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Flash Fiction

Daughters Of Disobedience Bó̩látitó

There is a certain misconception that our world constantly feeds itself. Choking upon it like one held at gunpoint! Ironies and false truths cooked and served delicately. With the aroma hanging in the air like the first fogs of harmattan.


Today is the day Ogunbanwo’s family have chosen for his burial, from where I sit on the balcony of my father’s home, his procession is being led by the village chief imam. His widow; somewhere in between the crowd is balling her eyes out, dressed in all black, gnashing teeth and pulling hair. Whether she does these as an act of mourning or a plea for forgiveness, we do not know and we never will.

The day of their wedding, black birds filled the air and threatened to perch on human heads, the thunderstorm that ensued after they had been joined was perhaps a sign of impending doom. A sign denoting that Ogunbanwo would dig his own grave.
The first time she arrived at at my father’s hospital with black puffy eyes that cast a shadow of imperfection on her once perfect face, she seemed subdued, like one who had been conquered at war and was awaiting an execution.
In the months following the first visit, she became a regular visitor at the hospital. One broken arm today, two damaged teeth tomorrow and a dislocated hip bone the day after.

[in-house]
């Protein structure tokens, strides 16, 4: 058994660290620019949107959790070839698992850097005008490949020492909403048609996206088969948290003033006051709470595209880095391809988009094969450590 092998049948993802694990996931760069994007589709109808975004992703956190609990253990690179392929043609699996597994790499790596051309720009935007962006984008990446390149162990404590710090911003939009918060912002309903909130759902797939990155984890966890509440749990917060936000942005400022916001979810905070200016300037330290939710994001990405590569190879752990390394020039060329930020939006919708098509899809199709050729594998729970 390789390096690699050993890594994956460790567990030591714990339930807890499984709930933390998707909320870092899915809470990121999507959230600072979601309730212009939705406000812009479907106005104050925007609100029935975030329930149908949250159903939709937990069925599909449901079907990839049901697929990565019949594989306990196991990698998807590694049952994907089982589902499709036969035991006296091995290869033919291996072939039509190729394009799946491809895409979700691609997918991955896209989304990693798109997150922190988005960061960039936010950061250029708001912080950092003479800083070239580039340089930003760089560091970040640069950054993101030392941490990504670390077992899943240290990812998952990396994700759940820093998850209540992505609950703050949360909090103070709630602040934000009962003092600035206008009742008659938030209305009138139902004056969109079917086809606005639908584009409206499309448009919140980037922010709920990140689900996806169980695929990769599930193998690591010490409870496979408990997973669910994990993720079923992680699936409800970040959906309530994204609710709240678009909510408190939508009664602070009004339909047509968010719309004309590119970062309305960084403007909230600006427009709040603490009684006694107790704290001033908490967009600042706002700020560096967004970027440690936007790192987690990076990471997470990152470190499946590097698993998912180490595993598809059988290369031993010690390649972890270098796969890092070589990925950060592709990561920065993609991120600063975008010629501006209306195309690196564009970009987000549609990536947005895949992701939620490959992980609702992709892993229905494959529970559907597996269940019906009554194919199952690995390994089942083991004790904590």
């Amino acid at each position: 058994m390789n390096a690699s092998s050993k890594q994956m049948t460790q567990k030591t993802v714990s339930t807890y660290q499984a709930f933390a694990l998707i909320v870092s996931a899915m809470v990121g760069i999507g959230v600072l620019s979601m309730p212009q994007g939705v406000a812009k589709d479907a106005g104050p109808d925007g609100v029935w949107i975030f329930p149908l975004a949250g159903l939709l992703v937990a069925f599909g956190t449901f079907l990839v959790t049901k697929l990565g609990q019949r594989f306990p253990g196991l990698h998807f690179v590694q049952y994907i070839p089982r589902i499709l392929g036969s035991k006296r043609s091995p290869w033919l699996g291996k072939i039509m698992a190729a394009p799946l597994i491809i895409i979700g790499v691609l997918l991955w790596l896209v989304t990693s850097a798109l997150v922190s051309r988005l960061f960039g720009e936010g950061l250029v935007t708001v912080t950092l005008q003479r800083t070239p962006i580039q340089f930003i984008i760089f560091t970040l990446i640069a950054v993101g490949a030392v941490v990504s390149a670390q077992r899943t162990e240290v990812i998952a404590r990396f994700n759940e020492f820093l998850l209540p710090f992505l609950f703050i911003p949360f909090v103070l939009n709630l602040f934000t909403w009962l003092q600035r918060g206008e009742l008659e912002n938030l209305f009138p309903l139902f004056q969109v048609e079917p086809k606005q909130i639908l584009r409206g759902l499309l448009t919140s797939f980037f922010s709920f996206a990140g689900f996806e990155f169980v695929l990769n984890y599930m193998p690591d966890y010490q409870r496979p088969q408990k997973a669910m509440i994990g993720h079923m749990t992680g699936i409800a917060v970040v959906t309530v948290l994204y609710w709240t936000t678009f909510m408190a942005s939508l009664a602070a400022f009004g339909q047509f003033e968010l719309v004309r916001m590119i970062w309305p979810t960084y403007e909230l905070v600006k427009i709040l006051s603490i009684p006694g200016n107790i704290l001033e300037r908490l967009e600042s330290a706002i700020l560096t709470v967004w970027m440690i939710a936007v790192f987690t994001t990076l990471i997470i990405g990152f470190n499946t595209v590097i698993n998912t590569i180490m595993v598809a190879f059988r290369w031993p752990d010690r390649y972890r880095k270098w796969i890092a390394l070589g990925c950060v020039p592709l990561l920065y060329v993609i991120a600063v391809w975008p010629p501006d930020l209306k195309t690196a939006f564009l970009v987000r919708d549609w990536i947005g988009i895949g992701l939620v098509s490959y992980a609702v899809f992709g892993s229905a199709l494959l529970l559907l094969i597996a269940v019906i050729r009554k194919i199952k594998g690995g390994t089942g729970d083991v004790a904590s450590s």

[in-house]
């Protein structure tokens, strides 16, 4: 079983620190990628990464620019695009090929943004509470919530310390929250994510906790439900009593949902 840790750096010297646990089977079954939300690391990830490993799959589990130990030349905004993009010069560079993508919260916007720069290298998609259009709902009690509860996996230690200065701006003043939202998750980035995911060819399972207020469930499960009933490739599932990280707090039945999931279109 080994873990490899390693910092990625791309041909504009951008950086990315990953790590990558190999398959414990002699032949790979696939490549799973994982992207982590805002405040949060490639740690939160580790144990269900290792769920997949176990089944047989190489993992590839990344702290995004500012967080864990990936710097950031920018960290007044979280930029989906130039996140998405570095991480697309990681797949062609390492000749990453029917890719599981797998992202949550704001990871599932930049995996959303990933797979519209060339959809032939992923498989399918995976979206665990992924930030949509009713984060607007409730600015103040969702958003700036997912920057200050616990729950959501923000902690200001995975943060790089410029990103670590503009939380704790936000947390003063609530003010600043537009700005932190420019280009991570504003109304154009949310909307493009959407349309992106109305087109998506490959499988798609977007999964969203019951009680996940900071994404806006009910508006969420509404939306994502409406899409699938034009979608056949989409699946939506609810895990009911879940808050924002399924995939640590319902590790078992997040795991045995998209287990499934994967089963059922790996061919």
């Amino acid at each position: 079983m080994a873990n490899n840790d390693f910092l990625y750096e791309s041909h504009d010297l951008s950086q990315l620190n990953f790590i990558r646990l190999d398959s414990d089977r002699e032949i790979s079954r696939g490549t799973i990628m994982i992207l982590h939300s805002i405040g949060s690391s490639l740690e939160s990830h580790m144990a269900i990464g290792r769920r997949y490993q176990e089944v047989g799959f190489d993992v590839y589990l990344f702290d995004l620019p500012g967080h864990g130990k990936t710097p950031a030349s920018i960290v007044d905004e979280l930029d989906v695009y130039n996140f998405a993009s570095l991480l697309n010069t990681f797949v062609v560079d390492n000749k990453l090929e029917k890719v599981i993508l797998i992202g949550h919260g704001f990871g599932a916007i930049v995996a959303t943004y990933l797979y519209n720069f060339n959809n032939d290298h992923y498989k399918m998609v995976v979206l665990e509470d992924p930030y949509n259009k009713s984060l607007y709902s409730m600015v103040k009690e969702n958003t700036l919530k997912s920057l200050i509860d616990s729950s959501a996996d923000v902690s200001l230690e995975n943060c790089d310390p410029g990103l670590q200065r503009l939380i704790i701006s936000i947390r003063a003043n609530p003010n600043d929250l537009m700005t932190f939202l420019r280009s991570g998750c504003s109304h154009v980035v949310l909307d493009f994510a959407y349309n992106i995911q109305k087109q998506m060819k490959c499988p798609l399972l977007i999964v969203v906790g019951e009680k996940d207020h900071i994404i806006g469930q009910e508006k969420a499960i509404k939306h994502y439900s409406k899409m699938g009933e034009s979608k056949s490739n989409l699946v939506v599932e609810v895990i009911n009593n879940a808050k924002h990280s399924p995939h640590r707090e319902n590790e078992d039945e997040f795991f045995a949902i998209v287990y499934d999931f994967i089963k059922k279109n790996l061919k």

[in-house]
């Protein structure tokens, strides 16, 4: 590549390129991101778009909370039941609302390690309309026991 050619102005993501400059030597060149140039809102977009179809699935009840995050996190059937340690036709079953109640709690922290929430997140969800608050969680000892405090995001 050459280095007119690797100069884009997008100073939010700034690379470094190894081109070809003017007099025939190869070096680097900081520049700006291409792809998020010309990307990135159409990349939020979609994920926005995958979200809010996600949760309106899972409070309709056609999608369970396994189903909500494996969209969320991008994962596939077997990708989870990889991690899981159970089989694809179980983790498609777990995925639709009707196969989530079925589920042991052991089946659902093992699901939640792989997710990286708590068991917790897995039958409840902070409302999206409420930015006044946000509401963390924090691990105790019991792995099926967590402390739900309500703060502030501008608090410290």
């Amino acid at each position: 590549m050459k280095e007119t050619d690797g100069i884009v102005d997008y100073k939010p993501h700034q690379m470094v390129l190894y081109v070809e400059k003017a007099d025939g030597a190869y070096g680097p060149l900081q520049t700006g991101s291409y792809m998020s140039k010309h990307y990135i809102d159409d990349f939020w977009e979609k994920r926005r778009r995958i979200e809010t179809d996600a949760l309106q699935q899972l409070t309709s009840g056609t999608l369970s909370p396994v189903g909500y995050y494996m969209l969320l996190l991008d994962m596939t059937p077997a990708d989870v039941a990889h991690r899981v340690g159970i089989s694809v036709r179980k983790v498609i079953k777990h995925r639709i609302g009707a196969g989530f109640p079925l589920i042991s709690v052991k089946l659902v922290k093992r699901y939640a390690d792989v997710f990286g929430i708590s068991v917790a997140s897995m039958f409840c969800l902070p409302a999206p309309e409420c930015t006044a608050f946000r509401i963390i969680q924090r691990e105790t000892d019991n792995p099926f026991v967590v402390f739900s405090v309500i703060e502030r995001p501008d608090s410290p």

They say normalities constitute  the biggest undoings of our forefathers. Perhaps normalities were all they knew, for how does one paint a picture that has never been seen?




Vulnerability
has never been a virtue and this is why fires refuse to quench.

On the day of his death, Ogunbanwo was digging a well in the backyard of the house he had inherited from his father, sweat drops trickled from his forehead and dropped into the hole he was digging. His wife; Bolatito watched from the bedroom window,  the midday wind generously distributing dust and fragrances of the earth.
Carried away by the sight of birds building a nest on the window pane, she didn’t notice her husband walk in, in his usual aura of pride and deep seated ignorance, his smell; a disturbing combination of sweat and cheap cologne wafting through the air and filling the room with his presence.

Another bout of blows began, shattered glasses on the floor and spilled blood on white sheets.
She ran for her life and he chased her like a hunter would a prey, one wrong step and the chase was over. Ogunbanwo had fallen into his self dug well. Death was inevitable, or perhaps it wasn’t. We will never know! The only living creatures that will retell this tale through their eyes are the birds on the window pane, no one else will, not even I who saw it all from the balcony of my father’s home.

I.G: Omokehinde_O
Twitter: Omokehinde_O

 

O. Omokehinde
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11 Comments

  • You definitely have your way with words! The descriptions paint vivid pictures.

    Top notch writing!

    Reply
  • Wow! I'm so proud of you dear. I'm really anticipating the rest of the story; I love your choice of words; the way you generously use the literally devices, the imagery you create makes me feel like I'm the one who witnessed the event. Keep it up do, the world will recognize you someday…

    Reply
  • What wonderful piece of writing.I haven't had time to read it,now that I did I don't regret it .Keep it up girl.Still waiting on the concluding part of the story.

    Reply

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